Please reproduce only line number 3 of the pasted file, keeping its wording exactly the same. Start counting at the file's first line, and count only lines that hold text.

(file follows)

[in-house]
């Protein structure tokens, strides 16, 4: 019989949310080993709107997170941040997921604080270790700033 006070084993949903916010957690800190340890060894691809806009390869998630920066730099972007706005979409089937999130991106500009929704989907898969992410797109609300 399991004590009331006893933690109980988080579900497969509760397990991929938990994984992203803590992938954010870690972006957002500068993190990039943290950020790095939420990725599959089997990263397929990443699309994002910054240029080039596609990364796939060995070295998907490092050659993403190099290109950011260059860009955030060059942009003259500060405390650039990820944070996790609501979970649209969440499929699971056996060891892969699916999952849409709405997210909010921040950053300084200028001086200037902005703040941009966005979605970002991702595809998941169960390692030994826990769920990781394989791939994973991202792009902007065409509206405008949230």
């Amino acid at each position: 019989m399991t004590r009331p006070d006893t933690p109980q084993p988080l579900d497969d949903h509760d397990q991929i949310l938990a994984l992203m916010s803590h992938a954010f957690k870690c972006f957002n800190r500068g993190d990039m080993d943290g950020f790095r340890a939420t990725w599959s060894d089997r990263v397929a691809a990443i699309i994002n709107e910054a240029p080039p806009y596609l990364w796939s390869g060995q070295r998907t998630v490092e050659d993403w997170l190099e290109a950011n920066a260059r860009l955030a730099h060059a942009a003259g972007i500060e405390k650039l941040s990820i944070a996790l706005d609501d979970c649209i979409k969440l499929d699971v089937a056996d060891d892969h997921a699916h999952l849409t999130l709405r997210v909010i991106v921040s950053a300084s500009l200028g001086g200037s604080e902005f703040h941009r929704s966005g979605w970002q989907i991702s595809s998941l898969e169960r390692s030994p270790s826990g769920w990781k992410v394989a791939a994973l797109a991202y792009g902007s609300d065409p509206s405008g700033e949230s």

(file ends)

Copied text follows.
């Amino acid at each position: 019989m399991t004590r009331p006070d006893t933690p109980q084993p988080l579900d497969d949903h509760d397990q991929i949310l938990a994984l992203m916010s803590h992938a954010f957690k870690c972006f957002n800190r500068g993190d990039m080993d943290g950020f790095r340890a939420t990725w599959s060894d089997r990263v397929a691809a990443i699309i994002n709107e910054a240029p080039p806009y596609l990364w796939s390869g060995q070295r998907t998630v490092e050659d993403w997170l190099e290109a950011n920066a260059r860009l955030a730099h060059a942009a003259g972007i500060e405390k650039l941040s990820i944070a996790l706005d609501d979970c649209i979409k969440l499929d699971v089937a056996d060891d892969h997921a699916h999952l849409t999130l709405r997210v909010i991106v921040s950053a300084s500009l200028g001086g200037s604080e902005f703040h941009r929704s966005g979605w970002q989907i991702s595809s998941l898969e169960r390692s030994p270790s826990g769920w990781k992410v394989a791939a994973l797109a991202y792009g902007s609300d065409p509206s405008g700033e949230s």